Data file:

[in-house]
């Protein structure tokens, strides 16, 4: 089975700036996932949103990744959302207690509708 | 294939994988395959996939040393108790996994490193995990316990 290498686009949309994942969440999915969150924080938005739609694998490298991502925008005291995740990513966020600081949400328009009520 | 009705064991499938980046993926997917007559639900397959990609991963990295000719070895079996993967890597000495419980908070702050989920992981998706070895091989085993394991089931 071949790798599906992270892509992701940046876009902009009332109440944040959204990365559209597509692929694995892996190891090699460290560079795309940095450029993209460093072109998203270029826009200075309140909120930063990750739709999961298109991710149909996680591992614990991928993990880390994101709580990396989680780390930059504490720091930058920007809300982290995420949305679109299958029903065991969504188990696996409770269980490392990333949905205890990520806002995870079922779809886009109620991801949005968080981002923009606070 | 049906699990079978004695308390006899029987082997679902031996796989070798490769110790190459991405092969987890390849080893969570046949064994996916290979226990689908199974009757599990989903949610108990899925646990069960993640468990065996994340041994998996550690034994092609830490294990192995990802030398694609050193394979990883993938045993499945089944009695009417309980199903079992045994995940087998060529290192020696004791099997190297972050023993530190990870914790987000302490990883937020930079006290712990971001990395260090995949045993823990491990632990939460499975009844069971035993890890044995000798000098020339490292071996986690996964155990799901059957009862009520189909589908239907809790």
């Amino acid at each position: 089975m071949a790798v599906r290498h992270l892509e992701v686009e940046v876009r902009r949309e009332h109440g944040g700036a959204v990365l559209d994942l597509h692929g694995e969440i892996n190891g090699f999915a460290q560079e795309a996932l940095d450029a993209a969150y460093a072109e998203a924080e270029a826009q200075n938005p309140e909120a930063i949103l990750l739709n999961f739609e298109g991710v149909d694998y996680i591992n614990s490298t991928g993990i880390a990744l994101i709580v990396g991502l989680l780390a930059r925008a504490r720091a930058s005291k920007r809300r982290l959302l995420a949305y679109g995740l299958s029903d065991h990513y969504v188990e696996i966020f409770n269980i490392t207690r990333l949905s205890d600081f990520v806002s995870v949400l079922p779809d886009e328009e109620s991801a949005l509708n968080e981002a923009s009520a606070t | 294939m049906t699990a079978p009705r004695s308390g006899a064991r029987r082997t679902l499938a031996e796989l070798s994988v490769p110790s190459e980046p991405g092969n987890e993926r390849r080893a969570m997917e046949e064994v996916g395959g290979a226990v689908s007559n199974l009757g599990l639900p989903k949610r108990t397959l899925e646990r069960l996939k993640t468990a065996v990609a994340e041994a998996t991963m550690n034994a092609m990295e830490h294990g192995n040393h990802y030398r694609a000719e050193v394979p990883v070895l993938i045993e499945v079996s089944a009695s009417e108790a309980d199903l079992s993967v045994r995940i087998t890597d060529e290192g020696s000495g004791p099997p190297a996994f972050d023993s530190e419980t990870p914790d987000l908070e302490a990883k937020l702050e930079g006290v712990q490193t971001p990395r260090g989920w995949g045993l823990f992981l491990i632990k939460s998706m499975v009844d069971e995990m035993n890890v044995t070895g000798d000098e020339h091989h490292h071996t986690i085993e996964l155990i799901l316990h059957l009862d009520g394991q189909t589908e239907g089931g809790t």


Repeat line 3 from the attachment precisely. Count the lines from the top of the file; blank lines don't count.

């Amino acid at each position: 089975m071949a790798v599906r290498h992270l892509e992701v686009e940046v876009r902009r949309e009332h109440g944040g700036a959204v990365l559209d994942l597509h692929g694995e969440i892996n190891g090699f999915a460290q560079e795309a996932l940095d450029a993209a969150y460093a072109e998203a924080e270029a826009q200075n938005p309140e909120a930063i949103l990750l739709n999961f739609e298109g991710v149909d694998y996680i591992n614990s490298t991928g993990i880390a990744l994101i709580v990396g991502l989680l780390a930059r925008a504490r720091a930058s005291k920007r809300r982290l959302l995420a949305y679109g995740l299958s029903d065991h990513y969504v188990e696996i966020f409770n269980i490392t207690r990333l949905s205890d600081f990520v806002s995870v949400l079922p779809d886009e328009e109620s991801a949005l509708n968080e981002a923009s009520a606070t | 294939m049906t699990a079978p009705r004695s308390g006899a064991r029987r082997t679902l499938a031996e796989l070798s994988v490769p110790s190459e980046p991405g092969n987890e993926r390849r080893a969570m997917e046949e064994v996916g395959g290979a226990v689908s007559n199974l009757g599990l639900p989903k949610r108990t397959l899925e646990r069960l996939k993640t468990a065996v990609a994340e041994a998996t991963m550690n034994a092609m990295e830490h294990g192995n040393h990802y030398r694609a000719e050193v394979p990883v070895l993938i045993e499945v079996s089944a009695s009417e108790a309980d199903l079992s993967v045994r995940i087998t890597d060529e290192g020696s000495g004791p099997p190297a996994f972050d023993s530190e419980t990870p914790d987000l908070e302490a990883k937020l702050e930079g006290v712990q490193t971001p990395r260090g989920w995949g045993l823990f992981l491990i632990k939460s998706m499975v009844d069971e995990m035993n890890v044995t070895g000798d000098e020339h091989h490292h071996t986690i085993e996964l155990i799901l316990h059957l009862d009520g394991q189909t589908e239907g089931g809790t």